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somewhere in the BIOS you could have option 'boot external RAID BIOS first' or similar. Or your RAID BIOS (if existing) might have option to force it to be the boot device. If you don't, as a workaround, you could install grub on SATA drive too: grub-install --recheck /dev/sdX (where /dev/sdX is your SATA drive). Then no matter which drive was first, grub ...


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This message is telling you that if you turn the disk to dynamic, you'll only be able to boot that Windows installation. If you don't have other OS installed on your computer, don't worry about it. More: with a dynamic disk you'll be able to do software RAID 1, but no RAID 0 to a Windows installation volume. You can get RAID 0 with a hardware controller o ...


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then why isn't it possible to say it: relax, everything already identical, As you will notice in the man page (man mdadm) --assume-clean Tell mdadm that the array pre-existed and is known to be clean. It can be useful when trying to recover from a major failure as you can be sure that no data will be affected unless you actually write to the ...


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It is generally true that you need a separate /boot unless you want to boot the system on a single of the two RAID1 disks and then remount as md after the system is running or set up an appropriate initramfs. From mdadm wiki: Since support for MD is found in the kernel, there is an issue with using it before the kernel is running. Specifically it ...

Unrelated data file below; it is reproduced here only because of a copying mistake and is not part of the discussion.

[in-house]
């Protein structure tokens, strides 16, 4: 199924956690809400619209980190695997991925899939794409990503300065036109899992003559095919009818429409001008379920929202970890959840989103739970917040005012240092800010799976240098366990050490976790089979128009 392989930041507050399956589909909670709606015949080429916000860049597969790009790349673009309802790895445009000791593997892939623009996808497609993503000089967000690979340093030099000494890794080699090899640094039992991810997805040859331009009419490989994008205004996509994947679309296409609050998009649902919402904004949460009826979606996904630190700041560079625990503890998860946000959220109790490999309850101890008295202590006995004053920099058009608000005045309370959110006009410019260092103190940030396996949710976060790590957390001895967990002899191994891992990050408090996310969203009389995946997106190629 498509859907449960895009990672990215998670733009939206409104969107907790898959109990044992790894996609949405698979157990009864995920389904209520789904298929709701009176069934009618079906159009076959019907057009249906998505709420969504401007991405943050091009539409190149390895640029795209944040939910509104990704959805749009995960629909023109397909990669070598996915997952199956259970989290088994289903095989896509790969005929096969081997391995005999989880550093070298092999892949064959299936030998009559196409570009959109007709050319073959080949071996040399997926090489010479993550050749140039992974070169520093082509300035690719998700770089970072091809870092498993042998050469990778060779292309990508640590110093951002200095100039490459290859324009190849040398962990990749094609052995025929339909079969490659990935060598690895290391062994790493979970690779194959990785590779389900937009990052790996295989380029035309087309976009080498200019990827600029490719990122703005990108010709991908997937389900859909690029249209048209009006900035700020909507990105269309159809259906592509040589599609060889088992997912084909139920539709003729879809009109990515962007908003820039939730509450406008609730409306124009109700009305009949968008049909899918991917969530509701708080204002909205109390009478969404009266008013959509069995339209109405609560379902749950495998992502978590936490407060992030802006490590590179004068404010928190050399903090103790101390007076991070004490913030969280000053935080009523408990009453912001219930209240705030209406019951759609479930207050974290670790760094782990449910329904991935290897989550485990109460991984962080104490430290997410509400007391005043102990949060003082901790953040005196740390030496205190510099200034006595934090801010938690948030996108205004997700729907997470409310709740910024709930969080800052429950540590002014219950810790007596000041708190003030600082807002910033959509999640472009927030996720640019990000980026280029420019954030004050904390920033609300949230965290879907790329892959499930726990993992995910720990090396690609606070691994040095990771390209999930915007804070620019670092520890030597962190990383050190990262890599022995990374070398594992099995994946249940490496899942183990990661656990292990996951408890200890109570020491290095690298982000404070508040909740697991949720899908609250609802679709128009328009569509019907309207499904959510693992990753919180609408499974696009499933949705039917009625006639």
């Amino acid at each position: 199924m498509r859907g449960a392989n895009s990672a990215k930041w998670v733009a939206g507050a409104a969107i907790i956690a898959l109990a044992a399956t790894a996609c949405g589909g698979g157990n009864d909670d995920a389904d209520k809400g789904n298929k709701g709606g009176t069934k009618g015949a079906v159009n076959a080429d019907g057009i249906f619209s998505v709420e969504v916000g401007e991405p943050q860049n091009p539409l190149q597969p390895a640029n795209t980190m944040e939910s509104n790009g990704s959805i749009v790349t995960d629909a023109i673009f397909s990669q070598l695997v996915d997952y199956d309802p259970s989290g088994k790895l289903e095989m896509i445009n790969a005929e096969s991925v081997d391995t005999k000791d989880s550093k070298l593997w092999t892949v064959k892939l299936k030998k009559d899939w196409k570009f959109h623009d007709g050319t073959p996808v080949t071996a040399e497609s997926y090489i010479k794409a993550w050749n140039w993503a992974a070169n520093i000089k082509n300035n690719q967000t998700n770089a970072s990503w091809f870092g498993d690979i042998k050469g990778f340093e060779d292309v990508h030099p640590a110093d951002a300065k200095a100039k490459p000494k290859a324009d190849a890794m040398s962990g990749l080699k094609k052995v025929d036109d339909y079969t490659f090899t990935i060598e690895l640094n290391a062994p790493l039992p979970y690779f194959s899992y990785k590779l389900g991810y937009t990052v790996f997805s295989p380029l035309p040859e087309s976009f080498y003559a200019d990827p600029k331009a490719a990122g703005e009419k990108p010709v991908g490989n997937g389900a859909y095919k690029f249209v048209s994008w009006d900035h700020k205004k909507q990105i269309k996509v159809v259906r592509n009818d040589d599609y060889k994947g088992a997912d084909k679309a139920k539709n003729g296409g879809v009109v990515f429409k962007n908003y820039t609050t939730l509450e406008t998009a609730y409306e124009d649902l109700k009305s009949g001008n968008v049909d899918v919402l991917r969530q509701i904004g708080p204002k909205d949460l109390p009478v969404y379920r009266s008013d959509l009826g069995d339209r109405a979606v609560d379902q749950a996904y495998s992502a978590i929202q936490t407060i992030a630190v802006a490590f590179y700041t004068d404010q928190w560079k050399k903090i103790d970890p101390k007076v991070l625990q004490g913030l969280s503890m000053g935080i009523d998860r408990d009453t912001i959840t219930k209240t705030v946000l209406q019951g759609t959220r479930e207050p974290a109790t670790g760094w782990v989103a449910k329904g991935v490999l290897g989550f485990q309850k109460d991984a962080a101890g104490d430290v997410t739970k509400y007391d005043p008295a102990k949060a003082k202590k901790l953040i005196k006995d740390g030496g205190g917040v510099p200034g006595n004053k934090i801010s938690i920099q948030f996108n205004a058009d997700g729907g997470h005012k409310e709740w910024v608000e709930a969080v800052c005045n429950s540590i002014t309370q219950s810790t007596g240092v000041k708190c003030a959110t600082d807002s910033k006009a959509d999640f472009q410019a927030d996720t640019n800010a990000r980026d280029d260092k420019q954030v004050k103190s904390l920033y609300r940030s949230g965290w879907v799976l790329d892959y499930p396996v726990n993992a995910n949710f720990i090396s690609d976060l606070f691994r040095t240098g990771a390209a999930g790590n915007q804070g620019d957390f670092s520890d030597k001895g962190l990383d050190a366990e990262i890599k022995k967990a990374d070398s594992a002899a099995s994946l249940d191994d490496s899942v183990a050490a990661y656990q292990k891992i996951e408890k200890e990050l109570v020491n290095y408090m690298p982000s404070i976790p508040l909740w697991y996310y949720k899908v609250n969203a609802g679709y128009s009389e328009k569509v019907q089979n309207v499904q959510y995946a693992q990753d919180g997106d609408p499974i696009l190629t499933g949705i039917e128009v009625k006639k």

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RAID operates below the file system level. So it has no idea that the partitions are "empty". It is simply copying everything from one partition to the other. Assuming that the 3.9 tera-block number is the size of each partition, also the number of blocks in the final array, then you have two partitions of 2 TB each... this means it is copying 2 TB. 2 TB / ...


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You won't be told unless there's a utility/facility to alert you, and it's configured. Additionally if the RAID controller is hardware based it may display a warning ELD on the adapter. If it integrates fully with your chassis, you may get a warning light on the chassis (usually only server-grade stuff does this). Otherwise you'll have to check its status ...


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I can understand cache protection being required for stripping. But is it required for mirroring? Technically it is not required for either. It just increases performance and risk. If you want to be 100% sure then you: Do not use writing caching on the RAID card or use a BBU/flashbackups/ZMCP. Turn off write caching in the drives itself. But RAID ...



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